596.08and sogns til Banba, burial aranging; under articles thirtynine of
596.08+Italian sogno: a dream
596.08+Norwegian til: to
596.08+Old Irish Banba: Ireland (strictly, the name of the patron goddess of Ireland)
596.08+VI.B.41.147d (o): 'arrange for burial'
596.08+(to arrange his father's burial)
596.08+Basque laranja: orange [003.23]
596.08+VI.C.18.046i (b): 'under article 21X of the Constitution' === VI.B.38.091f ( ): 'under article 2A of the Constitution'
596.08+The Thirty-Nine Articles: the defining doctrines of the Church of England, adopted as part of the English Reformation (Motif: 39) [.09]
596.08+there are thirty-nine signatures on the United States Constitution (Motif: 39)
596.09the reconstitution; by the lord's order of the canon consecrand-
596.09+VI.B.41.116e (b): 'lord 's order of the canon' (''s' replaces a cancelled 'of')
596.09+Cross & Slover: Ancient Irish Tales 459: 'The Colloquy of the Old Men': (of Saint Patrick and Finn) 'Just then Patrick was chanting the Lord's order of the canon (i.e., Mass), and lauded the Creator, and pronounced a benediction on the rath where Finn mac Cumaill had been'
596.09+The Canon: canon law, the legal system of a church, such as the Catholic Church or the Church of England [.08]
596.09+Latin consecrandus: which is to be consecrated (e.g. applied to a priest about to be ordained as a bishop)
596.09+(he could still be made a bishop, even though we thought him lost to earthly pursuits)
596.10able; earthlost that we thought him; pesternost, the noneknown
596.10+VI.C.13.151e (g): 'he angel that I thought him' === VI.B.8.231g ( ): 'he, angel that I thought him' [303.F01]
596.10+Latin Pater Noster: Our Father, Lord's Prayer
596.10+VI.C.13.170h (g): 'unknown worried' === VI.B.22.037j ( ): 'unknown worrier'
596.10+The Unknown Warrior: an unidentified British soldier killed in World War I and buried in Westminster Abbey in 1920
596.11worrier; from Tumbarumba mountain; in persence of whole
596.11+VI.C.13.001e (g): === VI.B.13.189d ( ): 'Tumbarumba Mt'
596.11+Tumbarumba: town, New South Wales, Australia (about 500 kilometres from Sydney; within sight of Mount Kosciuszko, mainland Australia's highest peak) [.07] [595.33]
596.12landslots; forebe all the rassias; sire of leery subs of dub; the Dig-
596.12+Lancelot: a prominent knight of King Arthur and the lover of Queen Guinevere
596.12+Danish slot: castle
596.12+Danish forbi: past (preposition)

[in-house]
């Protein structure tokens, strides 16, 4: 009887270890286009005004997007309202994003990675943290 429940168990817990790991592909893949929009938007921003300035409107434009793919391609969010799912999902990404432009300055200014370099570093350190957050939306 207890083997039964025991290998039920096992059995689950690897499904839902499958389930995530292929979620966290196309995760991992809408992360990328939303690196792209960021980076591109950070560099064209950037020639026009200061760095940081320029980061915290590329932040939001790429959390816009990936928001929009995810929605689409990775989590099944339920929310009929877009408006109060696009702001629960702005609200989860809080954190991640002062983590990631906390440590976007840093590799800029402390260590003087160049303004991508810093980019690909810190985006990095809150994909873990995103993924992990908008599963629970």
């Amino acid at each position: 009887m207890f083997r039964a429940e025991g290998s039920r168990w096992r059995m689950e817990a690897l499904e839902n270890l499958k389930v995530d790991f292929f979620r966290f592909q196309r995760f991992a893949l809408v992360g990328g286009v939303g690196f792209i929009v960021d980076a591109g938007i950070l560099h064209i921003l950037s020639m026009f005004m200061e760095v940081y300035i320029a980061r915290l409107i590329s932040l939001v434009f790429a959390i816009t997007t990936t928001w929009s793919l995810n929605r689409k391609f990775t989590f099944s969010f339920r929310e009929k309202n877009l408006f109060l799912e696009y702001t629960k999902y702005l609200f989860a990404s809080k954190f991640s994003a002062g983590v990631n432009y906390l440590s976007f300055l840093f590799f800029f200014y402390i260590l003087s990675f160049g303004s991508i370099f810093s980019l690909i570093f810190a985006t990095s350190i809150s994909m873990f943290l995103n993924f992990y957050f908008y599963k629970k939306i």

596.12+forebear: ancestor
596.12+VI.B.46.014l (r): 'all the Europe'
596.12+the full modern title of the Russian Tsar began 'Emperor and Autocrat of All the Russias' (usually referred to as 'Tsar of All the Russias', since the 16th century)
596.12+sire: father, ancestor
596.12+VI.B.41.115o (b): 'Loeghaire Leary s of Dub'
596.12+Cross & Slover: Ancient Irish Tales 433: 'The Death of Finn': (one of Finn's lieutenants) 'Loegaire of the Swift Blows the son of Dub'
596.12+Dún Laoghaire: a suburban town near Dublin (pronounced and often spelled 'Dun Leary')
596.12+suburb of Dublin
596.12+Colloquial the dickens: the devil
596.12+VI.B.46.015b (r): 'the Diggings woodenhenge'
596.12+diggings: the site of an archaeological excavation (Colloquial lodgings, quarters)
596.13gins, Woodenhenge, as to hang out at; with spawnish oel full his
596.13+Woodhenge: a prehistoric timber circle, not far from Stonehenge (discovered in 1926)
596.13+(it has long been assumed that the obscure suffix -henge in Stonehenge is etymologically related to 'hang', although others have suggested it is related to 'hinge' instead)
596.13+Colloquial hang out: to lodge, reside
596.13+James Joyce: Ulysses.12.1298: (the citizen about the Irish and the English) 'We had our trade with Spain and the French and the Flemings before those mongrels were pupped, Spanish ale in Galway'
596.13+Mangan: song My Dark Rosaleen: 'And Spanish ale shall give you hope'
596.13+spawn of hell
596.13+Danish øl: beer, ale
596.14angalach; the sousenugh; gnomeosulphidosalamermauderman; the
596.14+VI.B.41.116c (b): 'Angalach (dr. horn)'